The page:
In conjunction with the annual International Day of Commemoration in Memory of the Victims of the Holocaust on January 27, two Holocaust-based art exhibits opened at the United Nations.
“A Monument of Good Deeds: Dreams and Hopes of Children During the Holocaust,” curated by Yehudit Inbar, Director of the Museums Division at Yad Vashem, includes photographs, paintings and illustrations of ordeals experienced by children during the Holocaust.
One such child, Nelly Toll, who was born in Lviv, Poland, was present at the opening with her sister, who beamed with happiness at seeing an old photograph of Nelly and their mother on display.
Toll’s series of six gouache paintings, created when she was in hiding with a Christian family in Lviv after a failed attempt to escape to Hungary, illustrate the idyllic life “where children played freely” before the war. When complimented on her paintings, Toll said, “I still remember painting these.”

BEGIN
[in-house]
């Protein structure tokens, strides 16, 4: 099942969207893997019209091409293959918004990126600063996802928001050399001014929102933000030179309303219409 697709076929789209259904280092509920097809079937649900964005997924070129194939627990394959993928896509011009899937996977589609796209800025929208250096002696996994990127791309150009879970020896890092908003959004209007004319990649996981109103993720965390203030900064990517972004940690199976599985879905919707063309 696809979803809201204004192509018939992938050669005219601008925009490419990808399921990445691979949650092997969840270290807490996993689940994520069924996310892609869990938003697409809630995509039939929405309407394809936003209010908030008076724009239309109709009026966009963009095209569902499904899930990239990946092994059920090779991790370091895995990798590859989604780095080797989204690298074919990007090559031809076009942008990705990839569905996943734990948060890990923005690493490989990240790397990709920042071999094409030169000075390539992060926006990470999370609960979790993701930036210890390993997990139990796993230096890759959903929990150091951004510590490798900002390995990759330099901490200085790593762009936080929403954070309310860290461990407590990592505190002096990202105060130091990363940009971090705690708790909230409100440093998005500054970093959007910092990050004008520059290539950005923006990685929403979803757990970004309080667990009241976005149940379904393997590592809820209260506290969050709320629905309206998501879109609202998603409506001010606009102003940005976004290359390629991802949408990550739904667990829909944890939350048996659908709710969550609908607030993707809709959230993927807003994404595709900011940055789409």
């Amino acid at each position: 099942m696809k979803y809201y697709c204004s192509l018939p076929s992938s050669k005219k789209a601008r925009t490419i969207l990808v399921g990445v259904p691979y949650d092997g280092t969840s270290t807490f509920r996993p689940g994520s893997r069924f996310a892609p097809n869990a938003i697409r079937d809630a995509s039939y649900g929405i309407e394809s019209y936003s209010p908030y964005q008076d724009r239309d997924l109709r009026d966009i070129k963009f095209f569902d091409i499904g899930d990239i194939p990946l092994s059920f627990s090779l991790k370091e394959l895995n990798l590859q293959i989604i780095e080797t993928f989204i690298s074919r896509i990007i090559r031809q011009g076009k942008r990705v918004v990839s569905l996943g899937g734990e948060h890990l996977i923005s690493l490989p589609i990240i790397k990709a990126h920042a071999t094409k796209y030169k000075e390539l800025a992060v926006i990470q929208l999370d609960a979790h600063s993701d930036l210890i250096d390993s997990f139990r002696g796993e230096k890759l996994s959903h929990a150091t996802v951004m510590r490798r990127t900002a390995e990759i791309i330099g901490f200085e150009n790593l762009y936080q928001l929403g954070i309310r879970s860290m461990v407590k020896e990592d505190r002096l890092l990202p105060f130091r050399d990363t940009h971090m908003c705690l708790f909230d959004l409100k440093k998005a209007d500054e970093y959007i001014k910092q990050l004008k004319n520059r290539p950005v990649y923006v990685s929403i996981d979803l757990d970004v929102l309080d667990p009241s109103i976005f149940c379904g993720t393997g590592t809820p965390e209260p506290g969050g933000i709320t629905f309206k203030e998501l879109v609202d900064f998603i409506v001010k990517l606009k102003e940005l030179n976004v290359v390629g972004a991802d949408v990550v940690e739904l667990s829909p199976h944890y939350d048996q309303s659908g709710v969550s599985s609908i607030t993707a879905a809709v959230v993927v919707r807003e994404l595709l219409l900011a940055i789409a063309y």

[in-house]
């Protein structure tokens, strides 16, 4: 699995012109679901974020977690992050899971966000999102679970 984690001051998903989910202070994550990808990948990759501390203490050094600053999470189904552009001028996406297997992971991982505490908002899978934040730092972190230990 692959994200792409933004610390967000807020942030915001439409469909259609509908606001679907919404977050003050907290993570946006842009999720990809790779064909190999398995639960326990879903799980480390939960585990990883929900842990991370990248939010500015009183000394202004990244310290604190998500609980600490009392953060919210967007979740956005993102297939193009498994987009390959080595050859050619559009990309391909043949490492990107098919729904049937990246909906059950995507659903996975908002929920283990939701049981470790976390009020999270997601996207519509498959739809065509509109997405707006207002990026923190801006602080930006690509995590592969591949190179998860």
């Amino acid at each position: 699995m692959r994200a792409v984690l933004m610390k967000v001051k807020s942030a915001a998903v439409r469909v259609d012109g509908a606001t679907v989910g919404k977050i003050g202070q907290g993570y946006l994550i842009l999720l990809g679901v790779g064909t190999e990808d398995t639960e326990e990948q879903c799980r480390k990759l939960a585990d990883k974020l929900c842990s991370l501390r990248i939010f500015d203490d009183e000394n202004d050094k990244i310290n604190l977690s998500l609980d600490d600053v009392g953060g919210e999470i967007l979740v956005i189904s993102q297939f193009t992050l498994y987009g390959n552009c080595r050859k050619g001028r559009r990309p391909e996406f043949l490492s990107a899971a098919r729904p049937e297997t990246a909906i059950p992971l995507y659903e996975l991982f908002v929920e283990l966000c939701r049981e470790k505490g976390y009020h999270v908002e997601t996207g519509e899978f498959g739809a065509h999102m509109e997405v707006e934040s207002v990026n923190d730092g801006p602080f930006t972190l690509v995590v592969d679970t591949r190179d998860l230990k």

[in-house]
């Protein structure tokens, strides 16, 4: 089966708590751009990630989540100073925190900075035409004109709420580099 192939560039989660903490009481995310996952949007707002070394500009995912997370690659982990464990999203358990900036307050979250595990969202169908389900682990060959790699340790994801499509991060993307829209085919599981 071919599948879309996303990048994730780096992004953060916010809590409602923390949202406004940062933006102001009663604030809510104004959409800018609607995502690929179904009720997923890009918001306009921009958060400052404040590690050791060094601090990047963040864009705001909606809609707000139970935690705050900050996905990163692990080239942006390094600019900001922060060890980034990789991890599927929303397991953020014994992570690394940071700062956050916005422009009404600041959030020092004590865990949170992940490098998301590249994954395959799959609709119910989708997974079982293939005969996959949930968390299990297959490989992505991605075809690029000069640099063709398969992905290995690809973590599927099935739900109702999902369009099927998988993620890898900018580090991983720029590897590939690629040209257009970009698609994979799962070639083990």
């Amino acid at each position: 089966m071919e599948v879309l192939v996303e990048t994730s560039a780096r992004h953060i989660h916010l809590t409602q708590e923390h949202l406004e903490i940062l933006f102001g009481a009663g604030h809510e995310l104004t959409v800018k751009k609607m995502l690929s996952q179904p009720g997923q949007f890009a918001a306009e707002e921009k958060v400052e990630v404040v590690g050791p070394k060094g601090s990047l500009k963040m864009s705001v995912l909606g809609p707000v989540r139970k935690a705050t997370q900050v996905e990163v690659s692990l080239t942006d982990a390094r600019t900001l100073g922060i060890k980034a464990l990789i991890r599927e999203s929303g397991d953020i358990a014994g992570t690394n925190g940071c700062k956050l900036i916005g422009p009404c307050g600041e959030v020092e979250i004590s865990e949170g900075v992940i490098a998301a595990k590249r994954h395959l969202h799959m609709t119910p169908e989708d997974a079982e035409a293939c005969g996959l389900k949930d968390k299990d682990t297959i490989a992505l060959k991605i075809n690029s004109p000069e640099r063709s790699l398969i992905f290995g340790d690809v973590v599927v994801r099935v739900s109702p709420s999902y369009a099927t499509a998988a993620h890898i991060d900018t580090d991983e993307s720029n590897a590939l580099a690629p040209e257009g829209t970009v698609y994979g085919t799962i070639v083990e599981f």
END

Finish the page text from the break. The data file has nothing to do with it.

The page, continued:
The exhibit also contains a photograph of Anne Frank, arguably recognizable as the face of 1.5 million child victims of the Holocaust.
A second exhibit, running concurrently is “The Face of the Ghetto: Pictures by Jewish Photographers from the Lodz Ghetto 1940-1944.” The photographs featured in this exhibit were originally commissioned to show the Nazi Party the usefulness and productivity of Jewish workers who lived in the ghetto. While on their assignment, the photographers made sure to document the horrific reality of daily life in the ghetto. Images on display include Jewish ghetto police and their families.
The opening of both exhibits was celebrated with speeches given by Yehudit Inbar, Kiyotaka Akasaka, United Nations Under-Secretary-General for Communications and Public Information, Eli Zborowski, a Holocaust survivor and founder and chairman of the American and International Societies for Yad Vashem, and Ron Prosor, Permanent Representative of Israel to the U.N.
One guest, who attended with his elderly mother, said he traveled all the way from Boston to see Ambassador Prosor.
Both exhibits are an extremely moving, powerful testament to the atrocities of the Holocaust, and the indomitable human spirit in the face of unfathomable adversity.